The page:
The Breed of Roy Rogers’ Horse Trigger

Trigger, the beloved equine companion of singing cowboy Roy Rogers, was a remarkable horse known for his iconic golden coat color. This article explores the breed and background of Trigger, shedding light on his lineage and contributions to the film industry. The information presented in this article is based on reliable sources, including Horse Illustrated, Wikipedia, and Saddle Up Colorado.

Trigger’s Palomino Coat

Trigger was a palomino horse, renowned for his stunning golden coat. The palomino coloration is characterized by a lustrous, creamy or gold coat with a white or flaxen mane and tail. This distinctive appearance made Trigger instantly recognizable and captured the hearts of many admirers.

Parentage and Lineage

Trigger’s sire, or father, was a Thoroughbred, a breed known for its speed and athleticism. Meanwhile, his dam, or mother, was believed to be a Quarter Horse mix. This combination of bloodlines contributed to Trigger’s unique characteristics and abilities.

Trigger’s Birth and Origin

Trigger was born on July 4, 1934, in San Diego, California. His early years laid the foundation for his extraordinary career and established him as an enduring symbol of the American West.

Clarifying Trigger’s Breed

Despite popular misconceptions, Trigger was often mistaken for a Tennessee Walking Horse. However, his lineage consisted of a Thoroughbred sire and a grade mare, which refers to an unregistered horse of mixed breeding. This clarifies Trigger’s true breed and highlights the influence of his diverse heritage.

The Renaming of Golden Cloud

Initially named “Golden Cloud,” Trigger acquired his famous moniker due to his exceptional quickness of both foot and mind. Roy Rogers recognized these remarkable attributes and rechristened the horse as Trigger, a name befitting his spirited and energetic nature.

Trigger’s Cinematic Stardom

Trigger achieved widespread fame through his appearances in American Western films alongside Roy Rogers. Together, they formed an iconic duo that captivated audiences on both the big and small screens during the 1940s and 50s. Their enduring partnership left an indelible mark on the entertainment industry.

Trigger’s Extraordinary Talents

Trigger’s intelligence and trainability allowed him to learn an impressive repertoire of over 150 trick cues. He showcased his extraordinary abilities by performing captivating tricks, including walking on his hind legs and even signing his name with a pencil. Trigger’s versatility and showmanship made him a true legend in the realm of equine performers.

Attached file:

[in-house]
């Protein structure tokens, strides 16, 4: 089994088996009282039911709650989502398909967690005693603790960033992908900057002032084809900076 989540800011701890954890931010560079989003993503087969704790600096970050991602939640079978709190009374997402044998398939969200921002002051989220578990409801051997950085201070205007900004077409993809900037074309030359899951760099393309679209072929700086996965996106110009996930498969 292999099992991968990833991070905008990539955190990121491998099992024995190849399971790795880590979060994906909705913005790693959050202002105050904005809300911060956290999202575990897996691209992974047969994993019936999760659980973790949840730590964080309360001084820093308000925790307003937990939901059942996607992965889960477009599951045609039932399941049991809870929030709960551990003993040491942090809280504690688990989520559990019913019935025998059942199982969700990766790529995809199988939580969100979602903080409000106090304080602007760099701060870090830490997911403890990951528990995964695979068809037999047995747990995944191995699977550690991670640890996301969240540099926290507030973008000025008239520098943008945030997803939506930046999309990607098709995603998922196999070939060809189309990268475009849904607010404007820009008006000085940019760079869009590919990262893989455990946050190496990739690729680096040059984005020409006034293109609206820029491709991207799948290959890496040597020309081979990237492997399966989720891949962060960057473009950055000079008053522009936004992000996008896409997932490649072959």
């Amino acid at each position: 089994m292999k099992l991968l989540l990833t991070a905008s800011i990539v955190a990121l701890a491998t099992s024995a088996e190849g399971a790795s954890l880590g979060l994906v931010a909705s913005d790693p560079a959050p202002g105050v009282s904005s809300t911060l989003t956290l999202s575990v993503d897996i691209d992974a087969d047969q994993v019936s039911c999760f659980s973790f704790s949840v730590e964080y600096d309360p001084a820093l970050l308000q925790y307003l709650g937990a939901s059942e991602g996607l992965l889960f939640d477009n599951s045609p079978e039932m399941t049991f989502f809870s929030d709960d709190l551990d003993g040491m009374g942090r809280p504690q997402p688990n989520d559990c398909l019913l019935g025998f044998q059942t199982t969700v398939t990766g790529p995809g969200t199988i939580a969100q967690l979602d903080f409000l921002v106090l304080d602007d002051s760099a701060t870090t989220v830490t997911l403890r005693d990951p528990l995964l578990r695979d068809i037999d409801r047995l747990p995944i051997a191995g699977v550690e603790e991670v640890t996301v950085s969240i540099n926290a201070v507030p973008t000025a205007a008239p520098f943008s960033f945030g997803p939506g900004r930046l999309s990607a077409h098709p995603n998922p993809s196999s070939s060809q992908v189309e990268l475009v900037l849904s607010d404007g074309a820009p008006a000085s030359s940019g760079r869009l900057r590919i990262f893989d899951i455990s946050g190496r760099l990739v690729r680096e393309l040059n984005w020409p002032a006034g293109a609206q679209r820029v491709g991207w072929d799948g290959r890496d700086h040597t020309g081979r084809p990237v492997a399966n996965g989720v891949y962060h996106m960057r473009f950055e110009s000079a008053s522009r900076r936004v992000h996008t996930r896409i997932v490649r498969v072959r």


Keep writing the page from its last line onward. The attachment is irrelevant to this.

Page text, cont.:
In conclusion, Trigger, the palomino horse with a golden coat, was a breed combination of a Thoroughbred sire and a Quarter Horse mix dam. Born on July 4, 1934, in San Diego, California, Trigger became an iconic figure in American Western films through his partnership with Roy Rogers. Renowned for his intelligence and exceptional talents, Trigger’s legacy as a beloved and talented performer lives on.

FAQs

What breed was Roy Rogers’ horse Trigger?

Trigger was a mixed-breed horse with a Thoroughbred sire and a Quarter Horse mix dam. Despite popular misconceptions, he was often mistaken for a Tennessee Walking Horse.

What was the original name of Trigger?



Trigger’s original name was Golden Cloud. He was later renamed by Roy Rogers due to his remarkable quickness of both foot and mind.

When and where was Trigger born?

Trigger was born on July 4, 1934, in San Diego, California.

What made Trigger famous?

Trigger became famous for his appearances in American Western films alongside Roy Rogers. Their partnership captivated audiences and left an indelible mark on the entertainment industry.

What were some of Trigger’s impressive talents?

Trigger was a highly intelligent and trainable horse. He learned over 150 trick cues and could perform remarkable feats such as walking on his hind legs and signing his name with a pencil.

What was the coat color of Trigger?



Trigger had a palomino coat, which is characterized by a golden color with a white or flaxen mane and tail.

What were Trigger’s parentage and lineage?

Trigger’s sire was a Thoroughbred, known for its speed and athleticism, while his dam was believed to be a Quarter Horse mix.

Was Trigger a registered breed?

No, Trigger was a grade horse, which means he was not registered and had mixed breeding.